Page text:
ing sports figure on th(? campus.
Band students are in the pro
cess of giving their spring con
certs. Already they have played at
Red Oak and Edgemont school.
The high school Y-Teen club
presented a skit at West Edge
combe school, March 20. Groups
sponsored by different clubs
and organizations gave skits.
The Y-Teens presented “Bungl
ing Burgulars.”
Minnie Branch is the newest
addition to Rocky Mount high
school. This black haired sopho
more has been assigned to Miss
Craighill’s homeroom 18. The
First Baptist students will recog
nize her as the daughter of their
new pastor.
Local Boy Receives
A ngier Duke A ward
Billy Knowles, a senior who
came to Rocky Mount high school
at the beginning of this year,
brought an honor to RMHS and
to himself when he came away
with the Angier B. Duke scholar
ship given in the eastern distri.t.
News of his success came sud
denly in a special delivery letter
lavst Wednesday morning. Bill
said, “Boy, was I suprised. Could
n’t believe my eyes at first.”
Worth $3,000 the scholarship
will pay most of his expense
through the four year period.
Such a scholarship was no easy
job to win. It took two elimina
tion exams and three interviews
before Bill was chosen top man.
Billy, who was recently tapped;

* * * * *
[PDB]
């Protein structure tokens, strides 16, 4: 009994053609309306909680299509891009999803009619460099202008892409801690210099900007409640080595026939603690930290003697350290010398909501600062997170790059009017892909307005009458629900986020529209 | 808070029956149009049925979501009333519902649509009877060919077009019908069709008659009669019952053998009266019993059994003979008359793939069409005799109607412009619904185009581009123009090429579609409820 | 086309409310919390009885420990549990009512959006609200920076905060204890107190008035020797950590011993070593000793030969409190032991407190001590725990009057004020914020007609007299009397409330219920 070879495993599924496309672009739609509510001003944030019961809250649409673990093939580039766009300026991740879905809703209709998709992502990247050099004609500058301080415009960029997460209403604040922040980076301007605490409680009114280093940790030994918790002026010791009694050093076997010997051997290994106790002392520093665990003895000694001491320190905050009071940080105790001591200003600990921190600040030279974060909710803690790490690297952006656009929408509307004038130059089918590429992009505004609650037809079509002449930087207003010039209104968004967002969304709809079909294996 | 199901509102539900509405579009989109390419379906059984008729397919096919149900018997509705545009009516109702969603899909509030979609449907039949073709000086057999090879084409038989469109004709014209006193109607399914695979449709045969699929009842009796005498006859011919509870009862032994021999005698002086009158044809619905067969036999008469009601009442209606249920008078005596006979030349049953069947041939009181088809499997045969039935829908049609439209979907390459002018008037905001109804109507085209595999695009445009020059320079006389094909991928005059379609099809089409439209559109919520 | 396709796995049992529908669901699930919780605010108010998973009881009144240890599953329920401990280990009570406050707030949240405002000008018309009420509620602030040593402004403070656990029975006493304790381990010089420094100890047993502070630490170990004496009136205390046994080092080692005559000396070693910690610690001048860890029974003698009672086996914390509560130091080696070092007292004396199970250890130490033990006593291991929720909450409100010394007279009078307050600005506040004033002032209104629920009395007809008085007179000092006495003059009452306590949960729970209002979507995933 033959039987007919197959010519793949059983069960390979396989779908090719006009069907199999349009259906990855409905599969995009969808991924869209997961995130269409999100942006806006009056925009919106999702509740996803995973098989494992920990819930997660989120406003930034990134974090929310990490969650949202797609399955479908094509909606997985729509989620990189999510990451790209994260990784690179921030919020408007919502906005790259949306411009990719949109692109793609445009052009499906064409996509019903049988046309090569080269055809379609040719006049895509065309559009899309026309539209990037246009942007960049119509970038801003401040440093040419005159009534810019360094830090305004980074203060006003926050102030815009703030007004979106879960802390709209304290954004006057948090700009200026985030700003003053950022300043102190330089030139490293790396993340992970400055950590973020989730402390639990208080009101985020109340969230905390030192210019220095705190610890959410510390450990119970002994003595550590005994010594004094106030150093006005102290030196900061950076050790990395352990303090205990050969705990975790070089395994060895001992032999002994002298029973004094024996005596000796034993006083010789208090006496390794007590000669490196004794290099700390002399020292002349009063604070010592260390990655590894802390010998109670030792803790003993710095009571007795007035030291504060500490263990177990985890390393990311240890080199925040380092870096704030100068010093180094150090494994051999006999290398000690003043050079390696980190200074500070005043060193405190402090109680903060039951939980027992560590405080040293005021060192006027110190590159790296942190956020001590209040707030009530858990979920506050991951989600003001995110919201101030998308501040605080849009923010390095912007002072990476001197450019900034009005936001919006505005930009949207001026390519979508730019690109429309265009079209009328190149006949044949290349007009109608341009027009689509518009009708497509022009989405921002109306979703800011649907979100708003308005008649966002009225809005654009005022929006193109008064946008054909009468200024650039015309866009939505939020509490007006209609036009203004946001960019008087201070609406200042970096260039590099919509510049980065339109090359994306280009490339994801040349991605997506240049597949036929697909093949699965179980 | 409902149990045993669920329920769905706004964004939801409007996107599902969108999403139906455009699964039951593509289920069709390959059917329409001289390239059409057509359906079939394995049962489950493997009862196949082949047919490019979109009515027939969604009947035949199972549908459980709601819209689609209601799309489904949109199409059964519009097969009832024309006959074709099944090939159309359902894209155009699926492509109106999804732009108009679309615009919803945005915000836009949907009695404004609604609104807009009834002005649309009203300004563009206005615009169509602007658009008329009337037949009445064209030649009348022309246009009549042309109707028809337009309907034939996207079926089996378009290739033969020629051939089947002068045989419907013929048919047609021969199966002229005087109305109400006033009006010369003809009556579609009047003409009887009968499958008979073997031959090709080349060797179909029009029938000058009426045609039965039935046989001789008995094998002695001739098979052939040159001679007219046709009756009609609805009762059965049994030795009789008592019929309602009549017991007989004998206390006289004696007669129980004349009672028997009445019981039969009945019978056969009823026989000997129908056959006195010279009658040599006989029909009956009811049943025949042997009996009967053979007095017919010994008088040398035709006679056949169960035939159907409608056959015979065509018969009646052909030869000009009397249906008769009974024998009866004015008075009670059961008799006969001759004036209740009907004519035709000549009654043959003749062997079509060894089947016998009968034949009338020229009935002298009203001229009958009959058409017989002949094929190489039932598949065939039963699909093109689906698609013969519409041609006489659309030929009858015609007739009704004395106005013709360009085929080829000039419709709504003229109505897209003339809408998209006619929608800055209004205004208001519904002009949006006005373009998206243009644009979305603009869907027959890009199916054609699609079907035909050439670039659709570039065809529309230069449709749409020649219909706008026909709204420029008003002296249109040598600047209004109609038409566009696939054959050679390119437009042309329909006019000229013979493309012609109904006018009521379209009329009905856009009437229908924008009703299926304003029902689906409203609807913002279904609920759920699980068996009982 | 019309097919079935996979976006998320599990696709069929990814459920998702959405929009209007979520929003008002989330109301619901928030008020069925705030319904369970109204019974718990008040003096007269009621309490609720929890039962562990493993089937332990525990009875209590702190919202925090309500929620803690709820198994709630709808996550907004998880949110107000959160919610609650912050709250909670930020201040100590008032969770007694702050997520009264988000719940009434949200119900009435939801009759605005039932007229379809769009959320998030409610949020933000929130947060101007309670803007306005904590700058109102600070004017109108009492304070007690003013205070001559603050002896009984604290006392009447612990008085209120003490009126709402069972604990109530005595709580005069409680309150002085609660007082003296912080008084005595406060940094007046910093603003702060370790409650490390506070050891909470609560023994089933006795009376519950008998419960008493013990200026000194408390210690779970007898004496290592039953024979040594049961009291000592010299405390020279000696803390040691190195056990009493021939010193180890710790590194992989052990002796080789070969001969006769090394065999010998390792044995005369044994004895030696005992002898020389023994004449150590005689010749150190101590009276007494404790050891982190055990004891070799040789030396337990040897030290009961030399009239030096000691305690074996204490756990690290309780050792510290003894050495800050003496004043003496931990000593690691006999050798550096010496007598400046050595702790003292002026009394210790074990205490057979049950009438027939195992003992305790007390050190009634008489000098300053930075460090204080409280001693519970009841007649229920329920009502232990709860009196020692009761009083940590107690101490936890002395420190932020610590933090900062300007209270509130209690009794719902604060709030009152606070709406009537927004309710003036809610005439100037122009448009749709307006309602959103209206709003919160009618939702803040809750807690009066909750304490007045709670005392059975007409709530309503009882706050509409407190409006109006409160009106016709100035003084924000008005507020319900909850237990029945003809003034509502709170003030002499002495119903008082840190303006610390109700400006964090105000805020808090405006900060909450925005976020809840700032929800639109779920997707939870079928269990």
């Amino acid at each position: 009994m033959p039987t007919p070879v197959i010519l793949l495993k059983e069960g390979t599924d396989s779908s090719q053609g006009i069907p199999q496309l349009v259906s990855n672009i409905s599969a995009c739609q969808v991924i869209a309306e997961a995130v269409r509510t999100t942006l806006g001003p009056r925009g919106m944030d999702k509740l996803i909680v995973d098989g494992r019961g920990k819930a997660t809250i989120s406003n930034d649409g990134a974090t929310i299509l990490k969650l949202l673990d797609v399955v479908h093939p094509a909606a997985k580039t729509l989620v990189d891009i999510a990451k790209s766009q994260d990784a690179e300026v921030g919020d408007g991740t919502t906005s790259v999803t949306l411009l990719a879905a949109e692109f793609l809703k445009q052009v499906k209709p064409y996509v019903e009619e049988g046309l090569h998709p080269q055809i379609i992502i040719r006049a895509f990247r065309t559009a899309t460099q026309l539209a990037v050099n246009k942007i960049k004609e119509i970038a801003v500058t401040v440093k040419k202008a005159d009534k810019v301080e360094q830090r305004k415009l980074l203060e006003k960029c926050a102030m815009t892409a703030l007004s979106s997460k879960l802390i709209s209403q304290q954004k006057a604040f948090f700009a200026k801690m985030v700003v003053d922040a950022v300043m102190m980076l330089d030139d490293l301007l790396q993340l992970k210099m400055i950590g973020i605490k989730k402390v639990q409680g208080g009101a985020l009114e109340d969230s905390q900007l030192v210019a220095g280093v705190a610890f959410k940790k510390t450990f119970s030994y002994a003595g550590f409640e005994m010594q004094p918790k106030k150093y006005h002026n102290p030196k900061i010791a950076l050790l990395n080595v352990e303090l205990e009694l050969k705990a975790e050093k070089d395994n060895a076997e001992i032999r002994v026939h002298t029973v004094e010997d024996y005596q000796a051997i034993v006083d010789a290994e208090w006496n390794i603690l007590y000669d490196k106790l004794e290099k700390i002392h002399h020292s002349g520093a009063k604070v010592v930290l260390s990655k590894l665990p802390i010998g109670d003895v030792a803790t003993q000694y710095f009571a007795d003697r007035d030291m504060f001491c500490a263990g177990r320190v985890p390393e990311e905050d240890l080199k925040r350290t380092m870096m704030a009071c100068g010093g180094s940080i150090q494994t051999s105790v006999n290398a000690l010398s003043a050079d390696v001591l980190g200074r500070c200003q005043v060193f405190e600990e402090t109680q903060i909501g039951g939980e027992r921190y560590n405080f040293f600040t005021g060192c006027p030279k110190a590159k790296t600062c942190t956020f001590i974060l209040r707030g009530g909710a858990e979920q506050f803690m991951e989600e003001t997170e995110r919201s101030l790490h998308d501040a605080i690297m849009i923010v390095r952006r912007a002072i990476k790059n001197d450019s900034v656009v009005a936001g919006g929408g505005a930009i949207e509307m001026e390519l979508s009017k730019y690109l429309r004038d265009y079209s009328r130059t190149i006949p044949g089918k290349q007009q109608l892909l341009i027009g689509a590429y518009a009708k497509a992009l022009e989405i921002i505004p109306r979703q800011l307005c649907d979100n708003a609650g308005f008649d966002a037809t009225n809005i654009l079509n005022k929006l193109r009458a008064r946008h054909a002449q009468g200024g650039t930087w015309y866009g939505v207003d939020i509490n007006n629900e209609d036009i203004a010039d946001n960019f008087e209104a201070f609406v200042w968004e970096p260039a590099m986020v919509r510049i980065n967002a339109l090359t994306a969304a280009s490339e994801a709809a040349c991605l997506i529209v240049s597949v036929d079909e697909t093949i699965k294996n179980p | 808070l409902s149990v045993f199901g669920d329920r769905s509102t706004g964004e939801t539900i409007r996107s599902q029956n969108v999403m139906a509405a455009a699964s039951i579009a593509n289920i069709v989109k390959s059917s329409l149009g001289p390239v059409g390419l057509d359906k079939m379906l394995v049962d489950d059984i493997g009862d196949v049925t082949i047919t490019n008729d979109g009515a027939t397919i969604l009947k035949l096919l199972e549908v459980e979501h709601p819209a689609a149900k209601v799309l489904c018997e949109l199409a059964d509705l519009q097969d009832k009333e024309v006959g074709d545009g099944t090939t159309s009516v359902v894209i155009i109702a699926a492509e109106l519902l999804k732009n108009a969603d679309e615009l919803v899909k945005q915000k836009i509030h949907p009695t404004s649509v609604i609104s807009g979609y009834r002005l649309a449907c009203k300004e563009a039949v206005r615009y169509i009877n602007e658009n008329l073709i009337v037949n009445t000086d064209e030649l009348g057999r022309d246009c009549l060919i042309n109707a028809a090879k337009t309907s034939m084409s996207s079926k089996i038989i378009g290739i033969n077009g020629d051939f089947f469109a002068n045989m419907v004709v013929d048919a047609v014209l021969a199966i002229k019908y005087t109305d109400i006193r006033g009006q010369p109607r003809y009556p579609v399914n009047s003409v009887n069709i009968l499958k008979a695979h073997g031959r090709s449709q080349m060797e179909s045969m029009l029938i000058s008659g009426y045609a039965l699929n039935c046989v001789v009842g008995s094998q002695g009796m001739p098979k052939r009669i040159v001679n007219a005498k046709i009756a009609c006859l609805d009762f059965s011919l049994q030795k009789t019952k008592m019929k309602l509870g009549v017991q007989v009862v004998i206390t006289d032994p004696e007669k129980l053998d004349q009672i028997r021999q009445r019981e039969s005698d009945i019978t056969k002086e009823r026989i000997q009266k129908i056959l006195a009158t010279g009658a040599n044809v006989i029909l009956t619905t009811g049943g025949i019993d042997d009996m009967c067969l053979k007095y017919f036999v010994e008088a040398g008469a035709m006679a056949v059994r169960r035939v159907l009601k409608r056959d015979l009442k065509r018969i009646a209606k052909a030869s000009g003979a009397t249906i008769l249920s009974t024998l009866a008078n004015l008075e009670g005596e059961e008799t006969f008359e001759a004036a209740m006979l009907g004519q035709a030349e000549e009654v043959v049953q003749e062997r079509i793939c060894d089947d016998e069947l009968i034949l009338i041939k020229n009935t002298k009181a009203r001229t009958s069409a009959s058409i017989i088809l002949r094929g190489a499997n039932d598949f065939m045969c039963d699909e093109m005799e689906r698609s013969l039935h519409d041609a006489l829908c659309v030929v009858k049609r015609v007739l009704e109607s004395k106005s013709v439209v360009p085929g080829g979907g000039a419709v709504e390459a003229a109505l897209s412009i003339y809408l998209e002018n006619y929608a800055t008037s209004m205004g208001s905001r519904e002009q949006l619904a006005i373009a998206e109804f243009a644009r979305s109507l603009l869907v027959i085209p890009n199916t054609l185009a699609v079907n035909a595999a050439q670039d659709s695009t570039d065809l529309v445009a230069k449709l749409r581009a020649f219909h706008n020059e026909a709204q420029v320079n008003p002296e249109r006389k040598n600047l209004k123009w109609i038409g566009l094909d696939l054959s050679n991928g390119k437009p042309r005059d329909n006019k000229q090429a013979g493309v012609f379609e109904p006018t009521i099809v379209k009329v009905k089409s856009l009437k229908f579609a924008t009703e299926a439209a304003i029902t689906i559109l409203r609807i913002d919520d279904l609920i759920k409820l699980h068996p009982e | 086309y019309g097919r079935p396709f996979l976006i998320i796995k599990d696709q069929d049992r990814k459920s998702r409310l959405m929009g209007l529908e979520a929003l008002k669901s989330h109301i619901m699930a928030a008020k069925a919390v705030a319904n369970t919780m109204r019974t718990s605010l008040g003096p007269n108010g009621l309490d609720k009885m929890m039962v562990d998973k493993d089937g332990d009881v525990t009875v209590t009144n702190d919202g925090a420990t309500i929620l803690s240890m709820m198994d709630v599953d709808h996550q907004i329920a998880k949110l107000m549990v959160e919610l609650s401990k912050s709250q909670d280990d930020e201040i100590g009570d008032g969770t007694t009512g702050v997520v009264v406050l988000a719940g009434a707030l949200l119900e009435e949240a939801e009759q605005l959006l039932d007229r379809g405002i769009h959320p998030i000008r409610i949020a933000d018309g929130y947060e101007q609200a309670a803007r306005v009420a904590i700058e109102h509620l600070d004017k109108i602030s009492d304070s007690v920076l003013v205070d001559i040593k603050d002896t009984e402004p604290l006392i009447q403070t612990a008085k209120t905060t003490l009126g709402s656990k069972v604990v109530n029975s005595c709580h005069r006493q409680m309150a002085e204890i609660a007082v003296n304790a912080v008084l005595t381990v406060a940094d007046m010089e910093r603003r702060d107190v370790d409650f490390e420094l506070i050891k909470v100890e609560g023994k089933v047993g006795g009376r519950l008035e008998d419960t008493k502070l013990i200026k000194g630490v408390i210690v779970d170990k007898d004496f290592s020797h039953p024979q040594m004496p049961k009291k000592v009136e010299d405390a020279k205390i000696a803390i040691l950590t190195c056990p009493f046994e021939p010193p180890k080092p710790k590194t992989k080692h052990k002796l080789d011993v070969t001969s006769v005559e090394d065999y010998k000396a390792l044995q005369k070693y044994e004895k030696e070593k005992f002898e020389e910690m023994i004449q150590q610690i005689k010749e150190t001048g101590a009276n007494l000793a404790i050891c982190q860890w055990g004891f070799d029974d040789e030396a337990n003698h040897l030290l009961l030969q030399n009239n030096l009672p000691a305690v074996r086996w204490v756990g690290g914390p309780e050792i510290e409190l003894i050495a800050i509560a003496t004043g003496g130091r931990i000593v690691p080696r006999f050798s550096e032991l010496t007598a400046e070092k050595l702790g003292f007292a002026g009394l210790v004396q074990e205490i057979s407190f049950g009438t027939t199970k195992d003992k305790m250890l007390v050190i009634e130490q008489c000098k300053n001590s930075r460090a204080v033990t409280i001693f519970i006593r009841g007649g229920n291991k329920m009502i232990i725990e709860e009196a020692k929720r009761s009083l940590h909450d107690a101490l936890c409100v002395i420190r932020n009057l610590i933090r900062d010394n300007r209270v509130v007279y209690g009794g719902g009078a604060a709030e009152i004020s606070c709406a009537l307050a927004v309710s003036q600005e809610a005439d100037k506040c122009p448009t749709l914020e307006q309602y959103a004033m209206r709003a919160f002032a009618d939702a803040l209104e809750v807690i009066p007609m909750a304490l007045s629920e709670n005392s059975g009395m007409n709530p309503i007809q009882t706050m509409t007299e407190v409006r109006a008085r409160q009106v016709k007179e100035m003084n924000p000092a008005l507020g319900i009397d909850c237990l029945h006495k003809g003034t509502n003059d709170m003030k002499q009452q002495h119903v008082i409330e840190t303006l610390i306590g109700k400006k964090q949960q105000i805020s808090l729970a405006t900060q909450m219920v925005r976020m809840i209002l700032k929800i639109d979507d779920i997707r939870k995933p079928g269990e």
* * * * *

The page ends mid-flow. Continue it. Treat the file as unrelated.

into the National Honor Society,
is planning to study electrical
Fay Batts, a local talented
Freshman, represented the Nash
County 4-H club in speaking
before the Kiwanis Club last
Thursday. As president of the
Niash Senior 4-H group she told
or some accomplishments which
gave them first place over the
Edgecombe 4-H club.
For the first spring concert, the
RMHS choir presented a program
of varying kinds of music before
the Lion’s Club, March 12, Under
the direction of Mr. H. T. Parry
they sang “All the Things You
Are,” “Country Style," “Alleluia”
and others.
I'noto by Barringer
. :“No.'I’m ttot kidding! We really
•did!.”, was, the exclamation heard
in the LovVe'Library of Columbia
University'when members of The
Blackbird staff learned that the
paper hadv^yeceived first rating
among th^,.]3ation’s printed high
school newspapers.
Whei),.. seven Blackbird staff
members and eleven Hi-Noc-Ar
members'- and their advisers set
out for N6v# York City to attend
the Colujiibia Scholastic Press
Conyejjitioi^^ they hoped to win
such , a, rating. Still, when they
learned of their good fortune, they
could Hiirfily believe it.
Kivr' Classification
The classification in which
Rocky Mount competed was for
printed -newspapers in Senior high
schools with 751 to 1000 students.
Papers aye judged on the basis
qf several .important characteris
tics.. Among them are the content
of the paper, writing and editing,
makeup-of' layout, advertising and